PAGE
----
Man Sets Himself On Fire Before Trump Trial

( – On a chaotic Friday afternoon in Manhattan, an alarming incident occurred outside the courthouse where the trial of former U.S. President Donald Trump was taking place. A man, later identified as Maxwell Azzarello from St Augustine, Florida, set himself on fire in a park across from the courthouse, captivating the attention of onlookers and media personnel on site.

The self-immolation happened during the fourth day of Trump’s high-profile trial, which centers on allegations that he falsified business records related to hush money payments to adult film star Stormy Daniels. This trial marks a historic moment as it is the first criminal trial of a former U.S. president in the nation’s history.

CNN anchor Laura Coates provided a live broadcast during the incident, describing the unsettling scene. “There is chaos that is happening,” Coates said. “I can smell the burning of the agent used.” She detailed how police officers and bystanders reacted swiftly, with officers removing their coats to try and smother the flames and people climbing over barricades to distance the crowd from the fiery scene.

Footage from the scene showed Azzarello, engulfed in flames, twitching on the concrete before a police officer hurried over with a fire extinguisher to douse the fire. Despite the immediate response, Azzarello was critically injured and later reported to be in a very severe condition. He had used an alcohol-based cleaning substance to ignite the fire.

Before setting himself alight, Azzarello was seen distributing pamphlets that some witnesses described as containing “conspiracy-theory-type” content. One pamphlet was titled “The True History of the World (Haunted Carnival Edition)” and purportedly included references to “evil billionaires.”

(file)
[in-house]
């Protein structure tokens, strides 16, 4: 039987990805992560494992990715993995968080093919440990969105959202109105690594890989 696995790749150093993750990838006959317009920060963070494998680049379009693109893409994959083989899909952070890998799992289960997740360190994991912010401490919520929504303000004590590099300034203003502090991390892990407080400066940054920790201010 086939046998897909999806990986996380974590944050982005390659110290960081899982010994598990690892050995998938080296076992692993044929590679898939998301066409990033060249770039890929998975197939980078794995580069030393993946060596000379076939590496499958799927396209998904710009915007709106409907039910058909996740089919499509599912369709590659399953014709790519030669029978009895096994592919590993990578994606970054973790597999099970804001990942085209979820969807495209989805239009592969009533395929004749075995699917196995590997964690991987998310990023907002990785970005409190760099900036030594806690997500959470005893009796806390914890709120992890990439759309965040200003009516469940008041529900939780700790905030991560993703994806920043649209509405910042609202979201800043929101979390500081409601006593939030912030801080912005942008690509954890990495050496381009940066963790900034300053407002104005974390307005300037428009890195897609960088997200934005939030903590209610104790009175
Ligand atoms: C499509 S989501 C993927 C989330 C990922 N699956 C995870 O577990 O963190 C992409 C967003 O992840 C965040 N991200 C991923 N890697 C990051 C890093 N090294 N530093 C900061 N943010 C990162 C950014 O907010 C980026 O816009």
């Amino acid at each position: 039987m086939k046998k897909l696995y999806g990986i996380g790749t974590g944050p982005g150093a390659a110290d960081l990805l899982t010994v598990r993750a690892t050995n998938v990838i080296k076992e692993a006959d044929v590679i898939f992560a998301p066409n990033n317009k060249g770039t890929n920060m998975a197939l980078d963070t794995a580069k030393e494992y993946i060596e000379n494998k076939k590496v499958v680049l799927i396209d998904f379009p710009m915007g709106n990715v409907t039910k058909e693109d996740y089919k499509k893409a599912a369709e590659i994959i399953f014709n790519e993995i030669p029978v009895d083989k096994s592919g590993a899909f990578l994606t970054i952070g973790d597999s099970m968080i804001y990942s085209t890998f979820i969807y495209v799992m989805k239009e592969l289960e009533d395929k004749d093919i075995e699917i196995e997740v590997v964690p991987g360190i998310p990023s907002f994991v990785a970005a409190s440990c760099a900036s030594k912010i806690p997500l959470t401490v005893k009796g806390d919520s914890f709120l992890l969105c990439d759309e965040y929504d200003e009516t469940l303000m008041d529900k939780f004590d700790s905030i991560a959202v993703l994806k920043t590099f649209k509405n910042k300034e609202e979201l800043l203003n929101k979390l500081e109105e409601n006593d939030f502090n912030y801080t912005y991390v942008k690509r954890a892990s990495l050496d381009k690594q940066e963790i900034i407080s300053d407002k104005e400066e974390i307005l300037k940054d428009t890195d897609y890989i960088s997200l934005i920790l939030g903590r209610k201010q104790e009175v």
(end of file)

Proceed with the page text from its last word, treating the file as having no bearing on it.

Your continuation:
The motive behind Azzarello’s drastic action remains unclear, and it is not immediately evident whether his protest was directly linked to the ongoing Trump trial. However, the timing and location suggest a possible connection.

The trial itself has attracted global media attention, with reporters from various international outlets stationed at the courthouse. Emily Ngo, a reporter from Politico, described the scene of the fire as “very scary, active.” She noted on the social media platform X that although Azzarello was responsive when taken away, he was “very, very badly burned” with his body significantly charred.

As the trial of Donald Trump continues, the courtroom dynamics are just as intense. Jury selection, which concluded moments before the fire incident, involved rigorous vetting of potential jurors to ensure impartiality. The selected jury comprises a diverse group, including a sales professional, a software engineer, an English teacher, and multiple lawyers. The identities of these jurors are kept confidential, accessible only to the legal teams involved and the former president.

Security measures around the courthouse have been heightened, reflecting the trial’s high stakes and the potential for further disruptions.

As this unprecedented trial unfolds, the incident involving Maxwell Azzarello serves as a stark reminder of the heightened tensions and the deep divisions that still permeate the political landscape in the United States.